How To Stop Malware Attacks – Six Easy Steps Keeping You Safe
In my last blog post, we discussed the basics of malware, reviewed the conditions malware requires and also introduced a few of the most common forms that it takes. Now that you’ve got a basic understanding of “what” it is, it’s time this IT support technician taught you how to avoid malware attacks before they can take hold of your systems.
Here are 6 simple yet crucial steps which will help prevent “disaster” situations from happening to your organization. As we continue, I’ll be providing you additional advice and malware protection tips from my years of experience working in the field of IT support services throughout the Bay Area.
1.) Have Two User Accounts
Log in to your PC as a standard user, not as an Administrator.
This means you should have two user accounts: one non-privileged user account, and one privileged user account. That way, anything that requires “elevated” access (non-standard privileges) will need to explicitly ask for your permission.
In order to maintain security, your administrator account should have a different password from your main account.
2.) Read Pop-Up Messages That Appear On Your System
This is an important part of avoiding malware problems in the first place. Do NOT just click “OK” to everything.
- Try not to get into the habit of hitting “OK” to everything: Web sites can create pop-up windows that masquerade as system warnings or update reminders.
- Without reading every pop-up, you could unknowingly enable a malware attack.
- If you are in doubt about a particular pop-up message that appears on your screen, try dragging it to the right or left of the web browser window.
If you can’t drag it outside of the web browser, it is not a system message.
Use the [X] button on the window to close it, and you may want to close your web browser as well (and avoid that web page in future!).
3.) Double-Check Application Updates
When you are prompted to install updates for well-known applications, make sure that it is something you actually have installed on your system. If you are in doubt about an update, close the window (using the [X] button) and visit the web site of the application vendor to check for the update.
4.) Use Automatic Updates For Existing Applications
If there is a way to automatically apply updates for an application you want, need, and trust, use that update method. It is better to allow trusted programs to update themselves automatically.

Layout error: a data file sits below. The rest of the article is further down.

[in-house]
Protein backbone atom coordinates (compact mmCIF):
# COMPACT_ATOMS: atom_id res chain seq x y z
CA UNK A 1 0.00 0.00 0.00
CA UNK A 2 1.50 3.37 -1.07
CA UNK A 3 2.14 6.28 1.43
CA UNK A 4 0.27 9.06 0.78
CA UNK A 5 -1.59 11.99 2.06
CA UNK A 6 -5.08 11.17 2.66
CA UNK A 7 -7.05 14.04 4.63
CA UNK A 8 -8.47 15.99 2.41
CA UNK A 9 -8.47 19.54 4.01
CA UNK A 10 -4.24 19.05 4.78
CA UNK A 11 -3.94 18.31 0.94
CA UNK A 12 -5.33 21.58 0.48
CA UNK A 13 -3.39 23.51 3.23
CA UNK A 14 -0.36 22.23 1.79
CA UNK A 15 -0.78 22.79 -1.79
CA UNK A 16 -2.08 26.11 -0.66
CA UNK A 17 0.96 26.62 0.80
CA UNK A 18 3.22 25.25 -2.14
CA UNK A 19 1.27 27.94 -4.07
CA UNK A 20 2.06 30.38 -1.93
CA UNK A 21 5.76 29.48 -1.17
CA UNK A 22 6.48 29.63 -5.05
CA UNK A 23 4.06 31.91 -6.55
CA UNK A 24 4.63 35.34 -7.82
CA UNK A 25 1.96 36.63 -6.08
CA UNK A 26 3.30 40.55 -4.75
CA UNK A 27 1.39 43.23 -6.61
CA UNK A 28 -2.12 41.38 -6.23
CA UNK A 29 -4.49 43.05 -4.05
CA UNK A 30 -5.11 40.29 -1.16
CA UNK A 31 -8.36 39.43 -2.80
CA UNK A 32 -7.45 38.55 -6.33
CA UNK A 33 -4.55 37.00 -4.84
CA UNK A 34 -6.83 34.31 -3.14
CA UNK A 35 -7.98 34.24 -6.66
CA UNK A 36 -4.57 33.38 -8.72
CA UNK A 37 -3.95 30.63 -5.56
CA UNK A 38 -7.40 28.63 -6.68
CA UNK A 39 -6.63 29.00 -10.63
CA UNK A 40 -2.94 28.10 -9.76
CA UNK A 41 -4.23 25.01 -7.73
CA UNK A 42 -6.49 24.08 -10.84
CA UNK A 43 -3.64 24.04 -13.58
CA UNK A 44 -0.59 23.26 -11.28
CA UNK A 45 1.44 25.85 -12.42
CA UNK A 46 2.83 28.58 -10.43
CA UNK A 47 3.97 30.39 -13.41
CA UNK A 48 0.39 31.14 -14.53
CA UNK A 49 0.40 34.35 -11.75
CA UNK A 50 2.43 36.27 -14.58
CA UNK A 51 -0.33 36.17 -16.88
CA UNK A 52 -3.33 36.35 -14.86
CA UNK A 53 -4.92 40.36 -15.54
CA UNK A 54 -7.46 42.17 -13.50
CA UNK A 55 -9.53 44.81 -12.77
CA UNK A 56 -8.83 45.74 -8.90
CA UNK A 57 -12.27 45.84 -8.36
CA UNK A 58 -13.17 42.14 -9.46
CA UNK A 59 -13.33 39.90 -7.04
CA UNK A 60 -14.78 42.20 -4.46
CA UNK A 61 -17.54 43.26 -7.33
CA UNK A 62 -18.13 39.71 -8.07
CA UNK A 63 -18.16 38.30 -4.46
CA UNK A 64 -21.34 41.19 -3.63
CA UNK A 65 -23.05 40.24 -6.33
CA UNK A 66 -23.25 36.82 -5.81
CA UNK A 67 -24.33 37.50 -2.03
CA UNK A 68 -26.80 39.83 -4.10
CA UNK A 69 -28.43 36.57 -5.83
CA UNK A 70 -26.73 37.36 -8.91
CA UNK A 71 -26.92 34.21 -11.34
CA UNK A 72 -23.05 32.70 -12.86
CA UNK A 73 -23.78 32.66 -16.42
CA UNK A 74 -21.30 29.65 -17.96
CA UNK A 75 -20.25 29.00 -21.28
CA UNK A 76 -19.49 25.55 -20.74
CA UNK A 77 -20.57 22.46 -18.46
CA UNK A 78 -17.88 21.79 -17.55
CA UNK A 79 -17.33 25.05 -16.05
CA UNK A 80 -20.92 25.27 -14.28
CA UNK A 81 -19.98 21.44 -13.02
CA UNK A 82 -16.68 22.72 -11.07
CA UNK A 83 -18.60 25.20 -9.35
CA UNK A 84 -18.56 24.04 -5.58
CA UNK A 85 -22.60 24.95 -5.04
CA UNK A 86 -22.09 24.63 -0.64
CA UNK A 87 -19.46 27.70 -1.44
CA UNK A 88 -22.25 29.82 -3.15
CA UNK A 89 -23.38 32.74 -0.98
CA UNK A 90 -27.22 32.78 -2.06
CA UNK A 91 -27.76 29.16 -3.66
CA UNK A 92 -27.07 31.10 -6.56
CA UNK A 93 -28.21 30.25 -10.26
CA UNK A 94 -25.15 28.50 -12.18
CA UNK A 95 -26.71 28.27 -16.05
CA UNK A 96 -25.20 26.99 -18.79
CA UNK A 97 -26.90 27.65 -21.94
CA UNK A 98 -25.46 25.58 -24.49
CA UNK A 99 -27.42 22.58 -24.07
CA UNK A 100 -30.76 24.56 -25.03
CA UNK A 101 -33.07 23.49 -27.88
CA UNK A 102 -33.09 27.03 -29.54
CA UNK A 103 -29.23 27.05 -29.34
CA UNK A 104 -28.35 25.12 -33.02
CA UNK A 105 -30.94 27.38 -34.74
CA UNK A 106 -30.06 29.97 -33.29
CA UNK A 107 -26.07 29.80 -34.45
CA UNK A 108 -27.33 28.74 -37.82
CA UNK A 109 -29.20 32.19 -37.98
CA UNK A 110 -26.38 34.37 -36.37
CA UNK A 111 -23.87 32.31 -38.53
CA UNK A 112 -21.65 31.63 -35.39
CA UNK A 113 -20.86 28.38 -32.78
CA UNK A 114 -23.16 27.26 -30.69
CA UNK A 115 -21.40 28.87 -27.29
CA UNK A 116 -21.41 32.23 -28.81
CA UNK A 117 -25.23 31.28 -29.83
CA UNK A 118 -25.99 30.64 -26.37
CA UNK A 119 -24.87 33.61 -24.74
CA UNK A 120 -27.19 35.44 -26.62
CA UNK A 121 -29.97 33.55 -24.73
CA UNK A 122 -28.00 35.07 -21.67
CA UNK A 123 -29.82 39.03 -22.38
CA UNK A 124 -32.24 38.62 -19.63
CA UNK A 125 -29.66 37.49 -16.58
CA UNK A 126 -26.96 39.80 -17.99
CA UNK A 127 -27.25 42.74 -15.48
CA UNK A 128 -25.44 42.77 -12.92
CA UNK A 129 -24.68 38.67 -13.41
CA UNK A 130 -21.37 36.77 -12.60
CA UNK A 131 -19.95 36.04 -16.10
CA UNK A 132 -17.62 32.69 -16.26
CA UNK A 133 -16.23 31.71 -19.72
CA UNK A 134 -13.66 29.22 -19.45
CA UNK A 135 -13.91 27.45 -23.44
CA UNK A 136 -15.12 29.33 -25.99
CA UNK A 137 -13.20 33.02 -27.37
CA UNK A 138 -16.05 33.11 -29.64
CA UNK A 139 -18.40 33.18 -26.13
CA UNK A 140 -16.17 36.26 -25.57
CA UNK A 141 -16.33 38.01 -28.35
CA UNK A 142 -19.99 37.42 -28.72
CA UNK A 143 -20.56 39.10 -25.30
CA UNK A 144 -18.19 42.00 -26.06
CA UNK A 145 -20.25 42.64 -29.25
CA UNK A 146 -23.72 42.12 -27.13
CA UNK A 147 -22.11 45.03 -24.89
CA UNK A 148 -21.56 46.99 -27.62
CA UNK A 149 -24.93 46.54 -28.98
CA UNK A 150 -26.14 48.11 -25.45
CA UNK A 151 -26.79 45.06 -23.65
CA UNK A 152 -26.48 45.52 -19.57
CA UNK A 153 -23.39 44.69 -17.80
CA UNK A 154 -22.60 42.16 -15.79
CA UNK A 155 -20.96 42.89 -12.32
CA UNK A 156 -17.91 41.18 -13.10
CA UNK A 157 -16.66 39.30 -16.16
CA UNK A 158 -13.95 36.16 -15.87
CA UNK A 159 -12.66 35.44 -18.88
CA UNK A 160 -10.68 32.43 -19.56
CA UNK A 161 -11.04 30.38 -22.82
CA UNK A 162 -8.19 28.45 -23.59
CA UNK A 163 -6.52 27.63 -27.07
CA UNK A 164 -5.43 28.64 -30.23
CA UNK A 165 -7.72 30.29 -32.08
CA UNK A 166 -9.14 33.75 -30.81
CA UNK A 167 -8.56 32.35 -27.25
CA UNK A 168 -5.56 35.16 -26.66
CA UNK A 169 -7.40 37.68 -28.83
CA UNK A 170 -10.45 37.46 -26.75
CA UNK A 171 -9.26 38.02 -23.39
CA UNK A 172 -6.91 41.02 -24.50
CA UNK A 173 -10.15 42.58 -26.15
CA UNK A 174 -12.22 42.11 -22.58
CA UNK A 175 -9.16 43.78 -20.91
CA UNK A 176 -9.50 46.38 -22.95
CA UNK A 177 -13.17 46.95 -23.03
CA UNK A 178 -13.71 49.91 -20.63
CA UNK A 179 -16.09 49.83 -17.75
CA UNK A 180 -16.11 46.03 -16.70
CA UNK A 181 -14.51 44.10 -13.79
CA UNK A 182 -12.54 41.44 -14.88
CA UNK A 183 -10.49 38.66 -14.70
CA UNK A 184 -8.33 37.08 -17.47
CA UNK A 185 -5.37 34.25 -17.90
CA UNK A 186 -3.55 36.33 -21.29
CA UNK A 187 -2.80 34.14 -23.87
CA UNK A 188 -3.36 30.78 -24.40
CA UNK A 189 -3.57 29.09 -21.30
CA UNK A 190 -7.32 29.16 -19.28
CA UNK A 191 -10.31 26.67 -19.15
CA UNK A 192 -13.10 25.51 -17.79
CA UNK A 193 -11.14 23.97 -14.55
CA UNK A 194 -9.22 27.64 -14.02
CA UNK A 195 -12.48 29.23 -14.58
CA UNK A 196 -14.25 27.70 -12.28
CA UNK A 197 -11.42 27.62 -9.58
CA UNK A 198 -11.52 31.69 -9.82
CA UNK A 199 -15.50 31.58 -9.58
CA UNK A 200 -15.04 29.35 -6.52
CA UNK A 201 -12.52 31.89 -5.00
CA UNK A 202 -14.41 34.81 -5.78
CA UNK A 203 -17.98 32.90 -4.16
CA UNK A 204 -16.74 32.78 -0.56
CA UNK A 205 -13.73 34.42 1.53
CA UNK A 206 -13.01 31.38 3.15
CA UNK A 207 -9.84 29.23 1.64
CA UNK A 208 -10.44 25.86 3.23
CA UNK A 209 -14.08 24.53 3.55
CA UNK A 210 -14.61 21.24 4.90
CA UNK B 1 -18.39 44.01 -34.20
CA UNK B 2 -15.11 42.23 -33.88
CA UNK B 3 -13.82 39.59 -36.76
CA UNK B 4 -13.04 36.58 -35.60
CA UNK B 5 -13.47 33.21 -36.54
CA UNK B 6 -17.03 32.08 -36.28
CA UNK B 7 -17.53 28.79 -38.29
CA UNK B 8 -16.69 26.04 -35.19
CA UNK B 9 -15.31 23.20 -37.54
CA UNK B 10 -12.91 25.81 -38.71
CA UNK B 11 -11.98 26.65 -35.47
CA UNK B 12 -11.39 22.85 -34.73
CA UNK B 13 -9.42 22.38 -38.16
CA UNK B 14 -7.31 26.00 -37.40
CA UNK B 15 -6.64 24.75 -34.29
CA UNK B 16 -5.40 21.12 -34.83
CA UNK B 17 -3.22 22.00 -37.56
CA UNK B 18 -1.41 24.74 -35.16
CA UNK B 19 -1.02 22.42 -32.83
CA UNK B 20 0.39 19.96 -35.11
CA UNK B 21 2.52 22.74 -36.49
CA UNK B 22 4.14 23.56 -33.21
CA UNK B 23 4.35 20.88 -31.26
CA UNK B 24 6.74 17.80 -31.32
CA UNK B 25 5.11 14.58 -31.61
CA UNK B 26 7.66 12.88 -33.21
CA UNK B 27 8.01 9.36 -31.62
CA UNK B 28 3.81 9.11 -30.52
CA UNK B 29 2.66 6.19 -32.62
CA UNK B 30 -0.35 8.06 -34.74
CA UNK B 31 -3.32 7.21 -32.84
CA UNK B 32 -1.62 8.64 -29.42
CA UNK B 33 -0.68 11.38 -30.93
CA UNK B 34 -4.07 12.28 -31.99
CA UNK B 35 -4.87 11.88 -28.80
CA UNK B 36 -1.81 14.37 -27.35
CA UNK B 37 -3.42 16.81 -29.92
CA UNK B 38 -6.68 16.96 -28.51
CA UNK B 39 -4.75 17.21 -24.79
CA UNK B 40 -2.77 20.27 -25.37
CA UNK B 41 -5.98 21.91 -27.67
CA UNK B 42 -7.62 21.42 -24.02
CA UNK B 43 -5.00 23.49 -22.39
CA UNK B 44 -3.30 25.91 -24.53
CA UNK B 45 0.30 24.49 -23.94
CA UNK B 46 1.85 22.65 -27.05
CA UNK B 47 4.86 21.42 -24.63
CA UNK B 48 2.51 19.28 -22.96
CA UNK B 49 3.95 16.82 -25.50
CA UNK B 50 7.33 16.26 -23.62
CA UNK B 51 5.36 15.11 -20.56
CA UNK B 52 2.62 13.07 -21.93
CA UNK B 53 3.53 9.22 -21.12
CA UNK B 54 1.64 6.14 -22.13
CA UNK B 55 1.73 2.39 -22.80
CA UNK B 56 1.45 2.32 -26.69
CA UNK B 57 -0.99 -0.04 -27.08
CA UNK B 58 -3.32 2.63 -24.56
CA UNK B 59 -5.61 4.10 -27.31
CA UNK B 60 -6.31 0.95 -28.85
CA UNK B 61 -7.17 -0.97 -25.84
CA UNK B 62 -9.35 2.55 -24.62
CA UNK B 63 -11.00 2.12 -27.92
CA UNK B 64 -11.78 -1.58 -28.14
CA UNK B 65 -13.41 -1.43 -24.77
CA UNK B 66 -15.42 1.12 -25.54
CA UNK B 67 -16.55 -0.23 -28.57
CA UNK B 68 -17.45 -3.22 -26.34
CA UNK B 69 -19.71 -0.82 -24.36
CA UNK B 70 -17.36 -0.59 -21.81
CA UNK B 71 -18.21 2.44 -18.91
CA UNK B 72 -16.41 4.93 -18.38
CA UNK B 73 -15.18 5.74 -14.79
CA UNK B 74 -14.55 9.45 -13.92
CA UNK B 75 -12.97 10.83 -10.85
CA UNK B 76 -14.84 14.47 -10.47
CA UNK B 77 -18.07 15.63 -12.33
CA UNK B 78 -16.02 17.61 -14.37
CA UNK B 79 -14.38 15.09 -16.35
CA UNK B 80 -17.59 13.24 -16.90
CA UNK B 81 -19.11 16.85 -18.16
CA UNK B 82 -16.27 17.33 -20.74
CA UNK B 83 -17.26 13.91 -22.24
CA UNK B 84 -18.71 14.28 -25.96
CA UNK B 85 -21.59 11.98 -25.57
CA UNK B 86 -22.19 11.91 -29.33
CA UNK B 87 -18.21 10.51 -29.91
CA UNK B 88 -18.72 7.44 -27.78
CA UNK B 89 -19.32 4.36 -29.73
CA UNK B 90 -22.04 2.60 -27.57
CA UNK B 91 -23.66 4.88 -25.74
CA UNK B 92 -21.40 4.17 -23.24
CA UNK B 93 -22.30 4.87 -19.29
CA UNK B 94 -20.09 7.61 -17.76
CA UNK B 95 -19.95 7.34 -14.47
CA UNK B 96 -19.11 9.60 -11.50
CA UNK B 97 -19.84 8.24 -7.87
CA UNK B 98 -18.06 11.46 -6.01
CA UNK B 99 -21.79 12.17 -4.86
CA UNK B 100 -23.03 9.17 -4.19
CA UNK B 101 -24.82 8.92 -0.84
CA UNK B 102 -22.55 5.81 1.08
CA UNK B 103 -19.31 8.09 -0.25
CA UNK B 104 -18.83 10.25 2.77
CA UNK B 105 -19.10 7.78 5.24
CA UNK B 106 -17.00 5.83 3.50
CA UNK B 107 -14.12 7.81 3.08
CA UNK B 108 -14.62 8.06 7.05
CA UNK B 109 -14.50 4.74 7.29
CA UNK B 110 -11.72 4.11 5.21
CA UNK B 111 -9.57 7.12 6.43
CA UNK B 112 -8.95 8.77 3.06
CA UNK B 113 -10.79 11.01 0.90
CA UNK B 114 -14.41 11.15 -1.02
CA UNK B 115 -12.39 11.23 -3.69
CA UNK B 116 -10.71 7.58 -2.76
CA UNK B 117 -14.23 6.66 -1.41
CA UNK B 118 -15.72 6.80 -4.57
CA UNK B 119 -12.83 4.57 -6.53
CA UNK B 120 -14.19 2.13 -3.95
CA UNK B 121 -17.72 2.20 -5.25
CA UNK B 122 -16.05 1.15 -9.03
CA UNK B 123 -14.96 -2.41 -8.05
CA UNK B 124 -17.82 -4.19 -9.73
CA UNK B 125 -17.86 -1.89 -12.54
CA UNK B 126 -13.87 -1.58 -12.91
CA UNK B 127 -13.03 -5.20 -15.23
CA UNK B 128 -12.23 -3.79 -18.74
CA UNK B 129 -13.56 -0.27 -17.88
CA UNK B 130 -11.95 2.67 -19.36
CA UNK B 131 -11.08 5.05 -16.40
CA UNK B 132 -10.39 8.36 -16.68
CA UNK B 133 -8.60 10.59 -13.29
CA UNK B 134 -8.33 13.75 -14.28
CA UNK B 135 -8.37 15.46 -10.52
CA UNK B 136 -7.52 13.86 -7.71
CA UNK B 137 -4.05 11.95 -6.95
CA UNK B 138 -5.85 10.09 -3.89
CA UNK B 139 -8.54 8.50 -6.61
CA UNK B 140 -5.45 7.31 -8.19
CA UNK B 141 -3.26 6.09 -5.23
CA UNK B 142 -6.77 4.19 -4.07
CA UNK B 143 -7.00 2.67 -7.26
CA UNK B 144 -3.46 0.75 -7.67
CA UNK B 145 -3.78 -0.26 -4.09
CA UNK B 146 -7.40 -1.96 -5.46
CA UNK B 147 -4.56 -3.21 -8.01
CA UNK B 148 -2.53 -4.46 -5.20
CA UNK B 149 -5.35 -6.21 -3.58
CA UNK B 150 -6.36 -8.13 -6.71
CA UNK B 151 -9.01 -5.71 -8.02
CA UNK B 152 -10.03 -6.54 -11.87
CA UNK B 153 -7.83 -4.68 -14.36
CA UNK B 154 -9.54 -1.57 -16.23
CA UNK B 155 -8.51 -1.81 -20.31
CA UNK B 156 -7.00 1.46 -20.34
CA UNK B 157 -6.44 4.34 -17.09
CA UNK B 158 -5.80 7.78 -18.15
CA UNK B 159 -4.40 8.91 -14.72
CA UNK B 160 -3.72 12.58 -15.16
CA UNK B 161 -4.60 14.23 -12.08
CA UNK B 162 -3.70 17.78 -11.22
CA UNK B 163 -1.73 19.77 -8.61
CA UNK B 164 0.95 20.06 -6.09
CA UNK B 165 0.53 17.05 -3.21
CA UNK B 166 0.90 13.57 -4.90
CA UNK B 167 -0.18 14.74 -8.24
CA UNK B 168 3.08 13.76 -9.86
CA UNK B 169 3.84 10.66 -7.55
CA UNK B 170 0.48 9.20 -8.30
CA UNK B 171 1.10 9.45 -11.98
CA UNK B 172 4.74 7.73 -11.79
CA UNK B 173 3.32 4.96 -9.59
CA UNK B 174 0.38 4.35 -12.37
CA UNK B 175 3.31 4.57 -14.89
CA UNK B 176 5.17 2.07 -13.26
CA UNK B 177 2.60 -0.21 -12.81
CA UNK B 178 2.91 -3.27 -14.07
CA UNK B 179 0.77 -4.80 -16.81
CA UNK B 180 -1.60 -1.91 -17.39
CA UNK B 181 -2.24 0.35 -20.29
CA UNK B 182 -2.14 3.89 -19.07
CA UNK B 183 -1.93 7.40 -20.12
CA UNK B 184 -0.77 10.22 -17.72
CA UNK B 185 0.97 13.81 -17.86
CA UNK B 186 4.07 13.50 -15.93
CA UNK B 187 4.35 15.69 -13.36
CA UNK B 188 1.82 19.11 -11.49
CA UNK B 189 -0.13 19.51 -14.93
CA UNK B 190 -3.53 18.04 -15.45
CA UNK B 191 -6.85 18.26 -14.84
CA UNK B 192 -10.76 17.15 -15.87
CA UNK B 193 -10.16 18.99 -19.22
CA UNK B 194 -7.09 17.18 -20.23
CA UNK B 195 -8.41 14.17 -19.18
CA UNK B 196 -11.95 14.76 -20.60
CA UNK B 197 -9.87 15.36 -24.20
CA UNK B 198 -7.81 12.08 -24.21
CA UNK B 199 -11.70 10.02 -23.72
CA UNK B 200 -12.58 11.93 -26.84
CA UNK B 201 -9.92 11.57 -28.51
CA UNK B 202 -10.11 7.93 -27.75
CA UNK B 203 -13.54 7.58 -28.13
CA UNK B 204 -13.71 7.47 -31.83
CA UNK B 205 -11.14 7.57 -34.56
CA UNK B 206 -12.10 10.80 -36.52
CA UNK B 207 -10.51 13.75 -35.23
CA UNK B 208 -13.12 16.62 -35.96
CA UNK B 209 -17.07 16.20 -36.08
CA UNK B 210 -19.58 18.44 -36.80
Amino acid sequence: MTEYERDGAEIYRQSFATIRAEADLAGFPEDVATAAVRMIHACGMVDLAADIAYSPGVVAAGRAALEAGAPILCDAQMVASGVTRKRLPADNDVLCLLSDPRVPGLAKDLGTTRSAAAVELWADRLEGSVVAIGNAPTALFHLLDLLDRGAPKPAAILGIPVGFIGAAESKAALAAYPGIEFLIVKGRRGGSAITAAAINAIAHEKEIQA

Example: If you have told Flash Player to “Always Update” without prompting you, and later you suddenly get a prompt to update Flash Player, you can be pretty sure it is a malware attack of some sort.
5.) Let Windows Update Download And Install Critical Updates.
Try to set a schedule for when you download full system updates. This will ensure that the download goes smoothly, and does not crash your computer. The ideal time is when your computer will be on, and your network connection will not be overloaded.
6.) Delete Questionable Emails
The simple rule for e-mail is when in doubt, throw it OUT.
- Be highly skeptical of any attachment or link, even from people you know, unless it is something you know in advance is coming.
- It doesn’t hurt to call or text or e-mail someone to make sure. When an email seems out of place think of what Professor Moody always reminds Harry Potter: “Constant Vigilance!”
- Be especially wary of email messages purporting to be from your bank, from software vendors, or claiming to be fax messages.
- Example: If PayPal, Amazon or your bank sends you a link, it doesn’t hurt to simply open up the web site separately yourself, instead of clicking a link sent via e-mail.
- There are now many different ways to disguise a link – even experts can be fooled.
While these malware protection methods may take a few extra seconds, in the long-run they will help you avoid hours of downtime on clean-up and data recovery. If you are interested in a more advanced form of data security, give Bay Computing a call at 925.459.8500 to ask about our IT security solutions!
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